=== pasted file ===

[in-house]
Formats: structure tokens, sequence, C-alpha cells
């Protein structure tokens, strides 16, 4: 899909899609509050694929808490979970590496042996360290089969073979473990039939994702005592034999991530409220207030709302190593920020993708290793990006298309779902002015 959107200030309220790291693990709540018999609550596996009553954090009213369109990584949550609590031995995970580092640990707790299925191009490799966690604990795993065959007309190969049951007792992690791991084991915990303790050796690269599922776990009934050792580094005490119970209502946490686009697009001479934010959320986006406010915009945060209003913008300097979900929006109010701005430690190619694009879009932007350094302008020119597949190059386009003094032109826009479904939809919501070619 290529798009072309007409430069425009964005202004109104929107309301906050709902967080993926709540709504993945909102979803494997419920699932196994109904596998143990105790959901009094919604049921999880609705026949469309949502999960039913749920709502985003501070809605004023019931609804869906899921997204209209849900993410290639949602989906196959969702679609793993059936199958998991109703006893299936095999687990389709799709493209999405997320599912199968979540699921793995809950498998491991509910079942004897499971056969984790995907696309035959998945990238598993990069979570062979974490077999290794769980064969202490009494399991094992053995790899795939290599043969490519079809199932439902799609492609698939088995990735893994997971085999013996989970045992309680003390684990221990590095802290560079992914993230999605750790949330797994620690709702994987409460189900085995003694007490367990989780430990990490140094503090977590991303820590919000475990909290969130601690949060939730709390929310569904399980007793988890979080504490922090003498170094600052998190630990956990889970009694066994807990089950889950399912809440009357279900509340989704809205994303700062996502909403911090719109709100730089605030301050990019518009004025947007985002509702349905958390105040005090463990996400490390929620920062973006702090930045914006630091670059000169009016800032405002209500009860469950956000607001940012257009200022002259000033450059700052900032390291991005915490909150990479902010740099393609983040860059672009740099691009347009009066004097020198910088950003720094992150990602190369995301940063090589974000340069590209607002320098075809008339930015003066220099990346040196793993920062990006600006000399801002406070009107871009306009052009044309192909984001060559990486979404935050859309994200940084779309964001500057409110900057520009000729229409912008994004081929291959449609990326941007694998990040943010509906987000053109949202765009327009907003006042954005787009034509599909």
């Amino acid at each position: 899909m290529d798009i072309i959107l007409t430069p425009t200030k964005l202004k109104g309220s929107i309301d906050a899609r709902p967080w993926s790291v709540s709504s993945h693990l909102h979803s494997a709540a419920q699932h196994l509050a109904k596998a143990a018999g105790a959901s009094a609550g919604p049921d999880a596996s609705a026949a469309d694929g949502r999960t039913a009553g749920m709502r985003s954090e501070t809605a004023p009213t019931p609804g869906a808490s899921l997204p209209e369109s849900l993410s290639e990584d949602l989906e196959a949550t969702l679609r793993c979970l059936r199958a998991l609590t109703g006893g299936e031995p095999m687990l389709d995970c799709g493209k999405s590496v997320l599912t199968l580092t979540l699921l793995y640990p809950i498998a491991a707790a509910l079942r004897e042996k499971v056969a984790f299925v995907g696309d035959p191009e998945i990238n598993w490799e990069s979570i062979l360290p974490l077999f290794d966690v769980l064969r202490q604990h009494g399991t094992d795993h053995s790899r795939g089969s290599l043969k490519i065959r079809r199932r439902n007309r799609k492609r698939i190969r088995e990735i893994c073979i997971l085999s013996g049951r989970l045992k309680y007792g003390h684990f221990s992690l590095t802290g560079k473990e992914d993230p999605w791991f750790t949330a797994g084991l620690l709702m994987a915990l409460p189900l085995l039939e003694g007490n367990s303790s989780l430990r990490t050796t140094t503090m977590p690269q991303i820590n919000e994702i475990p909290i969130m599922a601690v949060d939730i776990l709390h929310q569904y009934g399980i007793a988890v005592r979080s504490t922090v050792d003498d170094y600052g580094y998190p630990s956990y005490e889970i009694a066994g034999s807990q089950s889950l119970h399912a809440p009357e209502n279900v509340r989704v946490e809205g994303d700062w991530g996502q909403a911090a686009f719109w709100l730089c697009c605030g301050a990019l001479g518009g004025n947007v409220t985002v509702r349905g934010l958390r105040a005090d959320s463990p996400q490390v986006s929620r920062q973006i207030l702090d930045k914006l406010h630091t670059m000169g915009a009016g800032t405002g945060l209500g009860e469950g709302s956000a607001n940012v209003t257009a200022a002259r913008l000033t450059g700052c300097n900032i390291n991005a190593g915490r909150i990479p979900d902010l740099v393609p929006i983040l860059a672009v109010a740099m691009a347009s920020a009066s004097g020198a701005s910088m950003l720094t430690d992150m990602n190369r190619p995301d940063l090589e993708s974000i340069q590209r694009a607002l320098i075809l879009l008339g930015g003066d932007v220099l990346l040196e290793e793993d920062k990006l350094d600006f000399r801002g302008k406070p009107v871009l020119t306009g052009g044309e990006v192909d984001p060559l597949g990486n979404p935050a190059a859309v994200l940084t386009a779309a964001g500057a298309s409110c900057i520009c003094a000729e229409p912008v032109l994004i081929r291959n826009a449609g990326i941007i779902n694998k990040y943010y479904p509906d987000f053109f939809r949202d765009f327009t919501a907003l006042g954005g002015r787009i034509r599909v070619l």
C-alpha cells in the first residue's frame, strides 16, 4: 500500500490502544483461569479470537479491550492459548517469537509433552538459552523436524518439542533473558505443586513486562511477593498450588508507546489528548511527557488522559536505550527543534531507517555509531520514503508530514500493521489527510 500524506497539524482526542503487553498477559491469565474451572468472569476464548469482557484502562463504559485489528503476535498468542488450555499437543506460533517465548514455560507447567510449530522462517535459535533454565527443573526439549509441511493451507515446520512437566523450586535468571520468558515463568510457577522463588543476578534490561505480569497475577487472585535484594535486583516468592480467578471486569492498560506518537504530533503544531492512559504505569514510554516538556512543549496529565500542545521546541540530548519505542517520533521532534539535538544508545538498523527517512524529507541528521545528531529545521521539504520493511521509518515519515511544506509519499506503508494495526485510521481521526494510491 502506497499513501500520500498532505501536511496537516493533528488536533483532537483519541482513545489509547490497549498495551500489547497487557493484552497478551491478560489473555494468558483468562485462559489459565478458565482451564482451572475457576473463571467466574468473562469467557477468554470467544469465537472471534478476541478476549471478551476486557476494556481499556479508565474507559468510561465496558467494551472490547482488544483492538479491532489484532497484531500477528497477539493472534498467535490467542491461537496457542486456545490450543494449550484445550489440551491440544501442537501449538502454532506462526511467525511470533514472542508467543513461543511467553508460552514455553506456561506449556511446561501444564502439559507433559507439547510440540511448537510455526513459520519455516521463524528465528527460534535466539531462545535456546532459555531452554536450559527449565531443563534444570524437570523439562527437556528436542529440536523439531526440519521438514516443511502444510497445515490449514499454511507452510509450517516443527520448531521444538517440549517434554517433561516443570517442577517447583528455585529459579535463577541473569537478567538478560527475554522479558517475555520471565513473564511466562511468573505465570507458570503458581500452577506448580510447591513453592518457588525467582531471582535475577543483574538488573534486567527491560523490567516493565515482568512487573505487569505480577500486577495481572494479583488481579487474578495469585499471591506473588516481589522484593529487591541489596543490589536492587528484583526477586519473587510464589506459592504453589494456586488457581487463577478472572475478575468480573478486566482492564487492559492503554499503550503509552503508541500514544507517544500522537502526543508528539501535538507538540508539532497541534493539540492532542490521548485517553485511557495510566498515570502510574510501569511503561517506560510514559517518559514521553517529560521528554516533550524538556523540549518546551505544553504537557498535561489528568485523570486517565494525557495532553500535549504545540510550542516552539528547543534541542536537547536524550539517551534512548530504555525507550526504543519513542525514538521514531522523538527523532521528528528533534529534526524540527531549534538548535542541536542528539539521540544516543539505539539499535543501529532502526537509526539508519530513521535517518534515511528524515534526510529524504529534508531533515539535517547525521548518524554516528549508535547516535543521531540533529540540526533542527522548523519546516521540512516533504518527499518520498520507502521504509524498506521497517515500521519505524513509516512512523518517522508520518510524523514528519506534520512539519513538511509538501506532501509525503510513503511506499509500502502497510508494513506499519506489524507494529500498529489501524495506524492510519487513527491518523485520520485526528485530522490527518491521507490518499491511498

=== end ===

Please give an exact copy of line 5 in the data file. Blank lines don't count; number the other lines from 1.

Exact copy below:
C-alpha cells in the first residue's frame, strides 16, 4: 500500500490502544483461569479470537479491550492459548517469537509433552538459552523436524518439542533473558505443586513486562511477593498450588508507546489528548511527557488522559536505550527543534531507517555509531520514503508530514500493521489527510 500524506497539524482526542503487553498477559491469565474451572468472569476464548469482557484502562463504559485489528503476535498468542488450555499437543506460533517465548514455560507447567510449530522462517535459535533454565527443573526439549509441511493451507515446520512437566523450586535468571520468558515463568510457577522463588543476578534490561505480569497475577487472585535484594535486583516468592480467578471486569492498560506518537504530533503544531492512559504505569514510554516538556512543549496529565500542545521546541540530548519505542517520533521532534539535538544508545538498523527517512524529507541528521545528531529545521521539504520493511521509518515519515511544506509519499506503508494495526485510521481521526494510491 502506497499513501500520500498532505501536511496537516493533528488536533483532537483519541482513545489509547490497549498495551500489547497487557493484552497478551491478560489473555494468558483468562485462559489459565478458565482451564482451572475457576473463571467466574468473562469467557477468554470467544469465537472471534478476541478476549471478551476486557476494556481499556479508565474507559468510561465496558467494551472490547482488544483492538479491532489484532497484531500477528497477539493472534498467535490467542491461537496457542486456545490450543494449550484445550489440551491440544501442537501449538502454532506462526511467525511470533514472542508467543513461543511467553508460552514455553506456561506449556511446561501444564502439559507433559507439547510440540511448537510455526513459520519455516521463524528465528527460534535466539531462545535456546532459555531452554536450559527449565531443563534444570524437570523439562527437556528436542529440536523439531526440519521438514516443511502444510497445515490449514499454511507452510509450517516443527520448531521444538517440549517434554517433561516443570517442577517447583528455585529459579535463577541473569537478567538478560527475554522479558517475555520471565513473564511466562511468573505465570507458570503458581500452577506448580510447591513453592518457588525467582531471582535475577543483574538488573534486567527491560523490567516493565515482568512487573505487569505480577500486577495481572494479583488481579487474578495469585499471591506473588516481589522484593529487591541489596543490589536492587528484583526477586519473587510464589506459592504453589494456586488457581487463577478472572475478575468480573478486566482492564487492559492503554499503550503509552503508541500514544507517544500522537502526543508528539501535538507538540508539532497541534493539540492532542490521548485517553485511557495510566498515570502510574510501569511503561517506560510514559517518559514521553517529560521528554516533550524538556523540549518546551505544553504537557498535561489528568485523570486517565494525557495532553500535549504545540510550542516552539528547543534541542536537547536524550539517551534512548530504555525507550526504543519513542525514538521514531522523538527523532521528528528533534529534526524540527531549534538548535542541536542528539539521540544516543539505539539499535543501529532502526537509526539508519530513521535517518534515511528524515534526510529524504529534508531533515539535517547525521548518524554516528549508535547516535543521531540533529540540526533542527522548523519546516521540512516533504518527499518520498520507502521504509524498506521497517515500521519505524513509516512512523518517522508520518510524523514528519506534520512539519513538511509538501506532501509525503510513503511506499509500502502497510508494513506499519506489524507494529500498529489501524495506524492510519487513527491518523485520520485526528485530522490527518491521507490518499491511498